When the ‘Successful Futures’ document was released, the focus on the 4 purposes and 6 areas of learning and experience took the lead in marketing how the new curriculum would engage all
practitioners. Whilst on holiday, it seems a while ago now, I read ’23 Things They Don’t Tell You About Capitalism by Ha-Joon Chang’.
Without going through all the economic arguments, and by acknowledging there will be many different opinions, what really made me sit up was a chapter on education. The author discussed how education doesn’t always translate to greater prosperity on a national level. He showed concern that a focus on a very narrow curriculum aimed at driving up the levels of prosperity avoids a true understanding of the purpose of education, in his opinion.
Firstly he lists areas of study that are under threat due to a limiting of subjects that are deemed to add no or very little value to economic growth e.g. History, Literature, Music etc He states,
“From a strictly economic point of view, teaching these subjects is a waste of time.”
“We teach our children these subjects because we believe that they will eventually enrich their lives and also make them good citizens.”
As funding becomes a significant and concerning issue in schools, the author states strongly that enriching the lives of pupils to allow them to become good citizens is crucial and we should therefore avoid underfunding subjects that will support this outcome. He places a strong emphasis on this being
key to education funding,
“Even though this justification for educational spending is increasingly under attack in an age in which everything is supposed to justify its existence in terms of its contribution to productivity growth, it remains a very important – in my view, the most important – reason to invest in education.”
I immediately thought of the focus in Wales on the 4 purposes.
If we consider each purpose in turn, do they provide the spring board for developing good citizens?
1) Ethical Informed Citizens: Here we will provide all pupils with a knowledge of the importance of considering others, using ethics and empathy to inform decisions, being driven by fairness and to realise that the voice of the pupil is key to decision making.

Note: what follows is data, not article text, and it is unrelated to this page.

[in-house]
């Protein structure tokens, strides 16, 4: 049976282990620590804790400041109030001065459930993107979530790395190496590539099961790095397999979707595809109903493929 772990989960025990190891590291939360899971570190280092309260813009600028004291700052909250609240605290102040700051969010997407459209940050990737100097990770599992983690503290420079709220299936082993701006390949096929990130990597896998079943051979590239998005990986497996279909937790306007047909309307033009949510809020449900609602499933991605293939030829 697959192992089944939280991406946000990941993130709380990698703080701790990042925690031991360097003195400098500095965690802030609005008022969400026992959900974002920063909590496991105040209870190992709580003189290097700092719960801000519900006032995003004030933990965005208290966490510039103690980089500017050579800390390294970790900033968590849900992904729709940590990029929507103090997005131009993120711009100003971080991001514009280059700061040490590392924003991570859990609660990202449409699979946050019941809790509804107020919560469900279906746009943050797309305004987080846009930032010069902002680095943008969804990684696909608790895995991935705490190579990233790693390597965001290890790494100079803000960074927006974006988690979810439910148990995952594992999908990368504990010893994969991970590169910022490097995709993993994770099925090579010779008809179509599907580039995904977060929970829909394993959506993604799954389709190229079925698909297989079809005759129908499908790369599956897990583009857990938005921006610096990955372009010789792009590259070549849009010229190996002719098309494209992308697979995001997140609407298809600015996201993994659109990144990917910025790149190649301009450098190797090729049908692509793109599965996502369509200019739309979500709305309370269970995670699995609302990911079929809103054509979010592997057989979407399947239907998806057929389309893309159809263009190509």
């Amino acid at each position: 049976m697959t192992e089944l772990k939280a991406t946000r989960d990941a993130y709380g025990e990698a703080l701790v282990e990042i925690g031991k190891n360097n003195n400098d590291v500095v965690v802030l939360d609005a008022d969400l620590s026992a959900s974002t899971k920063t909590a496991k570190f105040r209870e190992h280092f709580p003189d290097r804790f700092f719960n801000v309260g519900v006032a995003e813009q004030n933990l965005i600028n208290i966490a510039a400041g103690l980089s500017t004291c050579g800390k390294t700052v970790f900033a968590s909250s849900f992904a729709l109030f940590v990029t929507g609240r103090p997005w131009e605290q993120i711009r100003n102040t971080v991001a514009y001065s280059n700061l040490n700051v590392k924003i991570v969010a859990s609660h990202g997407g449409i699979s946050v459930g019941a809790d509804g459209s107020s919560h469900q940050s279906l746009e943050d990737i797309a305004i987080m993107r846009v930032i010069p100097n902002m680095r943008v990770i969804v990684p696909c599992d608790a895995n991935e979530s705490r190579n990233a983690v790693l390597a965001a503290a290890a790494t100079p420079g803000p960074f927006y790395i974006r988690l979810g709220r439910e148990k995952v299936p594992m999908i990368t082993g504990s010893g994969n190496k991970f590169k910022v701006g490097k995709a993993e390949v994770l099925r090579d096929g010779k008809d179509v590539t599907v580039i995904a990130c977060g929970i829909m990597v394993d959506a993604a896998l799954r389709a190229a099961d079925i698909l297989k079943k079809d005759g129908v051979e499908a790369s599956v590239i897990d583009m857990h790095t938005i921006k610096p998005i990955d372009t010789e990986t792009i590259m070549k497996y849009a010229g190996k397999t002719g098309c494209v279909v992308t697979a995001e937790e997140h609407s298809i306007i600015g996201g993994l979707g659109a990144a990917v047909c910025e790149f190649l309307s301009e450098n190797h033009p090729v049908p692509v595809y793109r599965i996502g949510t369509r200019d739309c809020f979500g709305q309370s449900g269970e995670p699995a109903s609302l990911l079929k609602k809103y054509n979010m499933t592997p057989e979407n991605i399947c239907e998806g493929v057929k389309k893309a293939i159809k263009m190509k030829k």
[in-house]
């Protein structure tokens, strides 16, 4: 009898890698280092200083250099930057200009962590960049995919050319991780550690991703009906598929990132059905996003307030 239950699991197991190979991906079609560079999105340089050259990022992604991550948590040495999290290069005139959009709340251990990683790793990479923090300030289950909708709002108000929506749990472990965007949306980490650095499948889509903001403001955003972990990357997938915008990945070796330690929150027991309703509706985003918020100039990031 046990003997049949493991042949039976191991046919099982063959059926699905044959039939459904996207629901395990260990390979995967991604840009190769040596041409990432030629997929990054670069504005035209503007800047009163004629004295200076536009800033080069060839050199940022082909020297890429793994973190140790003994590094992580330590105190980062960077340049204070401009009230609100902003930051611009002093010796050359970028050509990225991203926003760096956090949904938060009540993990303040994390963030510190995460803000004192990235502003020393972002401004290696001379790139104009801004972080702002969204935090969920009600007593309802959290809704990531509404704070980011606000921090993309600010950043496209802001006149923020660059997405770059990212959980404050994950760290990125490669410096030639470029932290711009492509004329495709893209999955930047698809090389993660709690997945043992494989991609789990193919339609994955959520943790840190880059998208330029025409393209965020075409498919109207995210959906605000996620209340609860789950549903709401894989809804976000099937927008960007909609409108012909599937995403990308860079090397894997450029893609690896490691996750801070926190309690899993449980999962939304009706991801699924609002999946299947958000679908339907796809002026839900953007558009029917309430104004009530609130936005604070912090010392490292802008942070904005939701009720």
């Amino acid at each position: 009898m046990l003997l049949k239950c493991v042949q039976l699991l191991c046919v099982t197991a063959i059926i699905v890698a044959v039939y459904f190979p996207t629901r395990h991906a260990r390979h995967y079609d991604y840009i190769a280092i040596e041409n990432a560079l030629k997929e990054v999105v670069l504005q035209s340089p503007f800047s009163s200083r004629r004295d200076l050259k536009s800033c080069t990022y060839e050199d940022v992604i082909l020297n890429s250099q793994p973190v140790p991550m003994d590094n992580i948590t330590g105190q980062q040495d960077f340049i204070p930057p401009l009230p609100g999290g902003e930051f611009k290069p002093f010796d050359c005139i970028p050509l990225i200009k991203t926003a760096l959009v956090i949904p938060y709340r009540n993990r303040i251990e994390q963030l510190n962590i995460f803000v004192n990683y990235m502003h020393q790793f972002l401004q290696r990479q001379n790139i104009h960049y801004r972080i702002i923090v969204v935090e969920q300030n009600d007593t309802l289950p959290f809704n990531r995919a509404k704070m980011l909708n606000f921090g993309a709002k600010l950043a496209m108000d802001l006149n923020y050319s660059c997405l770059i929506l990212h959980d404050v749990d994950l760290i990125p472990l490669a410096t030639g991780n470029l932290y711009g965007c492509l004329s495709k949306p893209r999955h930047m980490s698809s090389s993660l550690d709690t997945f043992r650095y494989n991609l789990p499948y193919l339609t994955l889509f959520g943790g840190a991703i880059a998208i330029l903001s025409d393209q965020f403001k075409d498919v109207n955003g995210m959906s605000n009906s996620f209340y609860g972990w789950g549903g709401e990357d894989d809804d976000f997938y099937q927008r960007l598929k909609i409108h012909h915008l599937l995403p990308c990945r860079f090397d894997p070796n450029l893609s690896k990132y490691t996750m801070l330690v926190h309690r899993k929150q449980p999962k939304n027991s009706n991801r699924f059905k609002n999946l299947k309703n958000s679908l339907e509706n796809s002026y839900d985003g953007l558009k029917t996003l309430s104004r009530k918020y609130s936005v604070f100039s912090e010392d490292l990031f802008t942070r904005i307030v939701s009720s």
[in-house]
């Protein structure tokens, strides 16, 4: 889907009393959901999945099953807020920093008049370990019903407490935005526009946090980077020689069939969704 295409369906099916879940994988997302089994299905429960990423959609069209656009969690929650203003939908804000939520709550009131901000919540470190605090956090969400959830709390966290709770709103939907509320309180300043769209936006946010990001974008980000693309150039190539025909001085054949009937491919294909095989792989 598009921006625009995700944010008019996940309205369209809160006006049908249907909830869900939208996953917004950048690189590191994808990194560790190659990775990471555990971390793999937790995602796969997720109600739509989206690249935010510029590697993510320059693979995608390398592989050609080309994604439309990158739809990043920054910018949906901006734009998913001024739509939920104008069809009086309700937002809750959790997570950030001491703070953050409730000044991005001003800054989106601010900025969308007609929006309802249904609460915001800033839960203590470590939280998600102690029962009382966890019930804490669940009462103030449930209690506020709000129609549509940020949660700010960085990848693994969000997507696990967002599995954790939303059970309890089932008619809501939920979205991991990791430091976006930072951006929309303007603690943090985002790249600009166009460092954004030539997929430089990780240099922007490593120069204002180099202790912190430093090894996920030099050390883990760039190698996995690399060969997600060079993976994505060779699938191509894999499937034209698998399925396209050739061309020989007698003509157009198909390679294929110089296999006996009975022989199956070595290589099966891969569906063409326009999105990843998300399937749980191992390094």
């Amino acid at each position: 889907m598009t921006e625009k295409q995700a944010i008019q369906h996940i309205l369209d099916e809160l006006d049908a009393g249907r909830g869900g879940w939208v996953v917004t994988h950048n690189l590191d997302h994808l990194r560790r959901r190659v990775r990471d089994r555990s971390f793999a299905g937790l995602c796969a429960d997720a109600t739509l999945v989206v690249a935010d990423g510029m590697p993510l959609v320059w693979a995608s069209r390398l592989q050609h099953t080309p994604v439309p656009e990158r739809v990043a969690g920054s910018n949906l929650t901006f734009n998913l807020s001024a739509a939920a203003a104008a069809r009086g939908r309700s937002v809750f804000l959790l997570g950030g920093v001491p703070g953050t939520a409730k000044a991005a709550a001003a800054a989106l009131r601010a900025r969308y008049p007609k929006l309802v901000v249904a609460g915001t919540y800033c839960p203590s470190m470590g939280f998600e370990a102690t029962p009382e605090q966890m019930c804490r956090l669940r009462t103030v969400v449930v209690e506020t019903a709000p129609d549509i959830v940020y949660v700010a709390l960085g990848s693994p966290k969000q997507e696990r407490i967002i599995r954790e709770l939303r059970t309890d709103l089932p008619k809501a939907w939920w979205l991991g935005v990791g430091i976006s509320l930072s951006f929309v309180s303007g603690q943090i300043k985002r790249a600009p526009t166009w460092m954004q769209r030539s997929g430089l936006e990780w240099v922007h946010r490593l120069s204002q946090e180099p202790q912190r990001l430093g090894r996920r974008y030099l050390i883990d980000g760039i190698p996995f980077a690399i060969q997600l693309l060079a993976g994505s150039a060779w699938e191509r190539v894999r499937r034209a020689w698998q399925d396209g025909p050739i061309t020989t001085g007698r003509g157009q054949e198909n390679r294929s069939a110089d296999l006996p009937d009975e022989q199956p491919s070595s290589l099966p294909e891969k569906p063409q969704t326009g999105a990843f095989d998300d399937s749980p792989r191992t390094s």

2) Ambitious and Capable Learners: By building up a body of knowledge, pupils will be able to use them in a variety of real life contexts. They will achieve this by setting high standards for themselves. Litearcy, numeracy and digital competancy come to the fore in this area.
3) Enterprising Creative Contributors: Perhaps this is often the forgotten purpose of eduction. To allow creativity to flow is crucial in developing the ability to apply their knowledge and skills in order to design, create and produce. These skills will be shared with others as they are given the confidence to support
thier peers, challenge ideas and work to the benefit of everyone.
4) Healthy and Confident Individuals: Well-being is a key aspect of this purpose, to develop their mind and their body. To understand what it means to be healthy. To challenge themselves but in a context of helping each other to overcome challenges. To build on their knowledge of how to become
independent with the skills that they require.
The purposes resonate the belief that Ha-Joong Chang regards as very important, that is, to develop good citizens, people that are allowed to be creative, unique but also respond to the need of working together for the benefit of all people.
This post is very different from my normal writing and as said at the beginning I’m sure that many economists will have counter arguments to those expressed by Ha-Joong Chang however, I believe his personal belief on education is reflected in the direction of the Curriculum for Wales and if his theories
are correct then it could lead to a society that could influence positively on how we work, how we treat each other and how we respond to challenge and responsibility thus leading to improvements in our economic ability as a nation.